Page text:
Speaking Writing Articles
Each, Every, Either, Neither
These words are continually misapplied. Each can be applied t...
Mr. and Mrs. Henry Wagstaff request the
A letter is a mark or character used to represent an articula...
The transitive verb lay, and lay, the past tense of the neute...
Strength is that property of style which gives animation, ene...
A pronoun is a word used in place of a noun; as, "John gave h...
These are two separate verbs and must not be interchanged. Th...
Prepositions And The Objective Case
Don't forget that prepositions always take the objective case...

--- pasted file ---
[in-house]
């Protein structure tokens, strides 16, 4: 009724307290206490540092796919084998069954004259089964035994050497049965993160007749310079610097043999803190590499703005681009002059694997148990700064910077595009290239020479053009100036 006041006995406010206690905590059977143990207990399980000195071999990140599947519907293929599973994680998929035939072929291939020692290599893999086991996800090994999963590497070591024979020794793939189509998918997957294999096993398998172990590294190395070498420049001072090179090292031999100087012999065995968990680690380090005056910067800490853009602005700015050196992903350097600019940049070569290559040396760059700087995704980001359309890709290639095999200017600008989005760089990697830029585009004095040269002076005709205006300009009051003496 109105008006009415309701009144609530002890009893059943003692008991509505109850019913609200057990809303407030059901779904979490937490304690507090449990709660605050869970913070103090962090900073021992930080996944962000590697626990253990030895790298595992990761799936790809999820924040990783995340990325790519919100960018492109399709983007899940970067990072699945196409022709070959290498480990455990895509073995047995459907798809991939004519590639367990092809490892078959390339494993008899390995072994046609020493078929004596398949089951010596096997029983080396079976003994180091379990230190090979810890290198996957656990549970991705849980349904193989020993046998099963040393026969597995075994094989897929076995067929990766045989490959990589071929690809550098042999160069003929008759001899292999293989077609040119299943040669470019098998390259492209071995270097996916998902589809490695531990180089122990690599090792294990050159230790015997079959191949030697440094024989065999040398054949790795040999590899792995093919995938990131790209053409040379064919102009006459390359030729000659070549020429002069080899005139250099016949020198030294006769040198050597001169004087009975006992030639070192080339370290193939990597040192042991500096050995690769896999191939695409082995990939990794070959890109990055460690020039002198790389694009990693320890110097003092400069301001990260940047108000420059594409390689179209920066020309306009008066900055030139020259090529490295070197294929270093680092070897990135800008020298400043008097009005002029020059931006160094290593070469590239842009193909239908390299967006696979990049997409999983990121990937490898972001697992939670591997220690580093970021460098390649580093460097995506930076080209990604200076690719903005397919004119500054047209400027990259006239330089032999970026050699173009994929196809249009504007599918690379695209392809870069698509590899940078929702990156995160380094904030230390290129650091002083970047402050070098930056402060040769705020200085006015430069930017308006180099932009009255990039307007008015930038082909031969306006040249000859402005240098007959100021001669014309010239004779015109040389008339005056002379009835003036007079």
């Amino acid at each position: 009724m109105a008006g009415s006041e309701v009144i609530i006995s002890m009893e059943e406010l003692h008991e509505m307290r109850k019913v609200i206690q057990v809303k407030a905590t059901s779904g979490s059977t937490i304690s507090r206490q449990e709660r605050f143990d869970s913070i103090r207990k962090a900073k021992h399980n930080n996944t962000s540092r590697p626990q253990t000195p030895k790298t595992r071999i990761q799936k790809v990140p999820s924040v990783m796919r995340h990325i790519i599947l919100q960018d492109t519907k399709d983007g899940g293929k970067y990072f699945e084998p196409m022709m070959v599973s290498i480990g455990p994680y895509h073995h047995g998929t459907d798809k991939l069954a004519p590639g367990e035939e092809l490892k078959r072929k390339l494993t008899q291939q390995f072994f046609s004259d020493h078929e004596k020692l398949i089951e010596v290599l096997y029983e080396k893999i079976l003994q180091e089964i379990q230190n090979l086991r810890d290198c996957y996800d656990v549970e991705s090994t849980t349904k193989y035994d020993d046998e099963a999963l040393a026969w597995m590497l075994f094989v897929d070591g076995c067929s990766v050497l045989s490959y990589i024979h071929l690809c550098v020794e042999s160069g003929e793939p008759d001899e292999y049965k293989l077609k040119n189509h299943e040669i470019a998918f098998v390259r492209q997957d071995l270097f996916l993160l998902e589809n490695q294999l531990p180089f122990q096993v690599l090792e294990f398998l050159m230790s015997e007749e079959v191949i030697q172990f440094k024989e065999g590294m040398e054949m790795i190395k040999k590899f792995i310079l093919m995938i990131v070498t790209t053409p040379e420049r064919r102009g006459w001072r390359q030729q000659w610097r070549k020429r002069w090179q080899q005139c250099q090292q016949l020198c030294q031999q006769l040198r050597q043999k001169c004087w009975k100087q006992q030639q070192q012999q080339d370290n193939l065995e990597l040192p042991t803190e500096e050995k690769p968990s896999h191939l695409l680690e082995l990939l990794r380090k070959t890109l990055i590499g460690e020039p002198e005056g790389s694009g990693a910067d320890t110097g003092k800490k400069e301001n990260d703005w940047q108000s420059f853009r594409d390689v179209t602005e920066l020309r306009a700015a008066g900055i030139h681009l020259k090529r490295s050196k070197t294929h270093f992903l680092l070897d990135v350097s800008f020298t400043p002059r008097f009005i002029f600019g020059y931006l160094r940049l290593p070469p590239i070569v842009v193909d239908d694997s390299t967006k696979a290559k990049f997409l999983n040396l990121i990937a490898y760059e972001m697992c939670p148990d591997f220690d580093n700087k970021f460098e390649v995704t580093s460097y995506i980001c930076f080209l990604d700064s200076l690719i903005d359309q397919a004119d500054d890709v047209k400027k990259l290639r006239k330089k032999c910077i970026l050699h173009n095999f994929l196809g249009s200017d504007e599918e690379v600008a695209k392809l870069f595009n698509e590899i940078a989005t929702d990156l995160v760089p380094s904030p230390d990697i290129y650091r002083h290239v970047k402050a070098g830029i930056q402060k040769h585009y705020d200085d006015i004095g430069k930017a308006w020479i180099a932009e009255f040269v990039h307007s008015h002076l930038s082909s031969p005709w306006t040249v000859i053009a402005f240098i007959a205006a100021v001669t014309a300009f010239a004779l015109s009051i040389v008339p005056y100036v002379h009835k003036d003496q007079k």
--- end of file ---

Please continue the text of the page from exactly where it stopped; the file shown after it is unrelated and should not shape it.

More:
EACH, EVERY, EITHER, NEITHER
Common Stumbling Blocks - Peculiar Constructions - Misused Forms.
These words are continually misapplied. Each can be applied to two
or any higher number of objects to signify every one of the number
independently. Every requires more than two to be spoken of and
denotes all the persons or things taken separately. Either
denotes one or the other of two, and should not be used to include
both. Neither is the negative of either, denoting not the other,
and not the one, and relating to two persons or things considered
The following examples illustrate the correct usage of these words:
Each man of the crew received a reward.
Every man in the regiment displayed bravery.
We can walk on either side of the street.
Neither of the two is to blame.
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